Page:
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Fuel canisters and the Tetons

I'm hoping for some opinions on how much fuel I need for six or seven days in the Tetons. I am trying to decide whether I need to bring two canisters. The only size available is the 220.  I am looking at the map, but that doesn't take into account the fact that I only use my stove a couple of times a year, which, by the way, is a pocket rocket 2.  nor does it take into account the bad guys never use it at that kind of altitude.  I will be making 12.5 oz two person mountain House meal in the evening, either a mountain house or oatmeal for breakfast oh, and hot cocoa likely with those meals.  I am leaning towards two because fuel is not necessary the place I want to take the chance of not having enough in hopes of saving a few ounces. it's really more question of space sense I am going by myself and my osprey Xena 70 is going to be maxed out with the bear canister.


21 Replies

Take two, don't sweat it.  An alternative would be to take some solid fueel tablets as a backup, which is laways worthwhile.

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That's a good idea.  Thanks

By the way that should have said charts not maps, has in fuel usage charts.


You should be fine with just one. I use the 220gr because that's the easiest to find here, and I use around half in 5 days. I also use the pocket rocket II. I'm planning a 10 day hike in November, and only planning on taking one 220gr can. I heat water for breakfast and supper (freezer bag or mountain house meals), along with coffee in the morning and usually hot chocolate in the evening. Taking a backup such as solid fuel is not a bad idea either. The only thing I don't know about is how the altitude affects usage, as my hikes are not very high. Seems like with less oxygen you're going to turn it down and use less fuel, but at the expense of taking longer to heat your water, so probably about the same fuel usage overall. From what I've read elsewhere it's way more important to warm the canister if it's cold than altitude being an issue.

I've often wondered what freeze-dried meals taste like with cold water, but I've never ran out of fuel LOL.

Superusers do not speak on behalf of REI and may have received
one or more gifts or other benefits from the co-op.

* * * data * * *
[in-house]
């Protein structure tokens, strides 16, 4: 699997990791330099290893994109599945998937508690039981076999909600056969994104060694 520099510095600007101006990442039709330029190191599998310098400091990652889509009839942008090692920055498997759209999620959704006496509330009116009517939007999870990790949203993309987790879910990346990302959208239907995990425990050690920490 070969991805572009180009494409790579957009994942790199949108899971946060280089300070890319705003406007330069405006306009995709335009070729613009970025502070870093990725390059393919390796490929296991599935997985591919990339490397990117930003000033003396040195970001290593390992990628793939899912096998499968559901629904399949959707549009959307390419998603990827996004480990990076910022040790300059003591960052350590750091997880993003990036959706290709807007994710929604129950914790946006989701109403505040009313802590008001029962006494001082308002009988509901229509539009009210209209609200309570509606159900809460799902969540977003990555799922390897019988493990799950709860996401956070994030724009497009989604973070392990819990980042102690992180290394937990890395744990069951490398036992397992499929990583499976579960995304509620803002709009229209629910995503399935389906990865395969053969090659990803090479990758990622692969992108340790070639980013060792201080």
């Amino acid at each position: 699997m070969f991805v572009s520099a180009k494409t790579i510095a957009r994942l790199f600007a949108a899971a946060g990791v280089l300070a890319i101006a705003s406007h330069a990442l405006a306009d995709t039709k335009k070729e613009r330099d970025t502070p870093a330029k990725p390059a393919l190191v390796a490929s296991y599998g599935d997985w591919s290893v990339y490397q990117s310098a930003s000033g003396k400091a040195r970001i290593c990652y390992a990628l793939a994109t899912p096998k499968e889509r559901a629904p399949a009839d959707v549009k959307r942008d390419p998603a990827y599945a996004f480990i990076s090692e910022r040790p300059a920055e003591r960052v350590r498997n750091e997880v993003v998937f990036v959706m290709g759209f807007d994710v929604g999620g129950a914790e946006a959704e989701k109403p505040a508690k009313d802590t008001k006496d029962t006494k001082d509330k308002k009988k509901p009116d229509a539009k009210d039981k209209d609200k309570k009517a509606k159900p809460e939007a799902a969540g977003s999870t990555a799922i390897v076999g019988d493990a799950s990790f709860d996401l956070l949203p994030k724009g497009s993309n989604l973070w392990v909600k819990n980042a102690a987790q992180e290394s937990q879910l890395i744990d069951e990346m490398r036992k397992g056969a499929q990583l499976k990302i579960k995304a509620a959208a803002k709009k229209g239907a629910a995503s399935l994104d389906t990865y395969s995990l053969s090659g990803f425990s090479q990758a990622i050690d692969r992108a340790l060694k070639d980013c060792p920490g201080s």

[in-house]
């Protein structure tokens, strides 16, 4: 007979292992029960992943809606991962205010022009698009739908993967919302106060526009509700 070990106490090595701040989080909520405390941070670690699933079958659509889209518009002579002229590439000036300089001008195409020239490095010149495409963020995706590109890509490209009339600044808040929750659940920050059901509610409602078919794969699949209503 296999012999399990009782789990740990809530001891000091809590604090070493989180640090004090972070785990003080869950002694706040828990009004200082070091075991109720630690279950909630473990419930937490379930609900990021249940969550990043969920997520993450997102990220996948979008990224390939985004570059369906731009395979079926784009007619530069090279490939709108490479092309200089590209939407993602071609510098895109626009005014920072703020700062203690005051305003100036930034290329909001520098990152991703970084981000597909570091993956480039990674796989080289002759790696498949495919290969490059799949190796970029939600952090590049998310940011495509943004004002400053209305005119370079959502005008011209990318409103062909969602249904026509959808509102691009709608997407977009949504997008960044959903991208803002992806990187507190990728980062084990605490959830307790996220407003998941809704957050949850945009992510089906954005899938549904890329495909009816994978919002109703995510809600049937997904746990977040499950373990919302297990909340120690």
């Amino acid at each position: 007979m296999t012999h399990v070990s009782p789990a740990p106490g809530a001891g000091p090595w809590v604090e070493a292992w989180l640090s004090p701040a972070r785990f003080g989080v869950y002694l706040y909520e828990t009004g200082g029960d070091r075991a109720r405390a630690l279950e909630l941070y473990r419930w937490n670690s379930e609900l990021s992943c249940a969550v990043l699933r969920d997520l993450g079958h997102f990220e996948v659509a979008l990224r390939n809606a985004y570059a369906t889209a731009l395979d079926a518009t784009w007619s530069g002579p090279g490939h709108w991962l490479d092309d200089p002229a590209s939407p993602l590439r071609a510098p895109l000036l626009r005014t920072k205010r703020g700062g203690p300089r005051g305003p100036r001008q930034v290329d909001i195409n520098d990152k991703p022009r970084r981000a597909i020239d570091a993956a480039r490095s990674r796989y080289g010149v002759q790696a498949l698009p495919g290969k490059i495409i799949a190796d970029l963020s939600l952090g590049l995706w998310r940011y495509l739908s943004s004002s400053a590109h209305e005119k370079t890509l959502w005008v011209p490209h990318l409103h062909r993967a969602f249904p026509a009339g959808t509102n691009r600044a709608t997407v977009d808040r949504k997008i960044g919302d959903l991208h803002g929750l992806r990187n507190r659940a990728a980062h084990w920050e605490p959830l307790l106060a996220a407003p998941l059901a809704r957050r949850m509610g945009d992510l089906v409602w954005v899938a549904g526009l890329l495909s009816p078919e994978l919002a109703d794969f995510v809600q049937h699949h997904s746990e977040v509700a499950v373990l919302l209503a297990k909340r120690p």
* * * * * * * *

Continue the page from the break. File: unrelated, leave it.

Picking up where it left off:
@Daxigait This is a question we get frequently! I would recommend taking two canisters with you. Most likely, you will just use one canister; however, altitude and cold temperatures will affect boil time, meaning it's better to be on the safe side and take more than you think you may need. I'm not sure what time of year you are going to the Tetons, but nighttime temperatures will still get very cold in the summer, so it will probably take longer to boil water than what you are used to. Also, I like to think of my fuel as a survival mechanism: If my water filter were to fail, I can still boil water to make it drinkable. Hope this helps! Enjoy the Tetons. They are absolutely incredible! 

At REI, we believe time outside is fundamental to a life well lived.

I’m traveling home from a just finished 10 day loop in the teton wilderness, Turpin meadows trail head to bridger lake & return. I used 1 220gr can w plenty left. Oatmeal w 2 coffees for breakfast, 1 MH for dinner. Morning temps 39-43, dinner temps @75-85f.

Stream/lake temps....who knows, lol...40’s? ,

If you’re worried about it, carry an extra 110 gr can.

ps don’t forget bear spray, MANY piles of griz scat. For scientific research I discharged my bottle at the end of the trip, but that’s another story 

good luck

REI Member Since 1979

thank you all for tipping in. I appreciate the opinions that helps me make my choice there's no way to make my pack anything but happy since I'm going by myself. It looks like I'll have 40 lbs plus the fuel and bear canister.  yuck

As to when Thursday!


why does your pack weigh so much? How much water are you counting?

REI Member Since 1979

Well the osprey xena 70 is near five pounds, tent is 4.5, sleeping bag just under three, pot with stove, fuel, wind screen (foil) scraper, first aid kit with meds and epi, survival kit, water filter, hydration reservoir, two head lamps with batteries, clothes 2 outfits plus sleep set, flexlite chair, toiletries, bug, sun screen, camp suds (1.5-2 oz each), gogirl tp,  bag for trash and extra, stupid heavy water  shoes(keens), rain gear, puffy and vest. rain/sun hat, ....

It adds up quick.


As to the bears and possibly mountain lions now you leave be alone and let me be an ostrich 

Just don't tell survivalgal I said that lol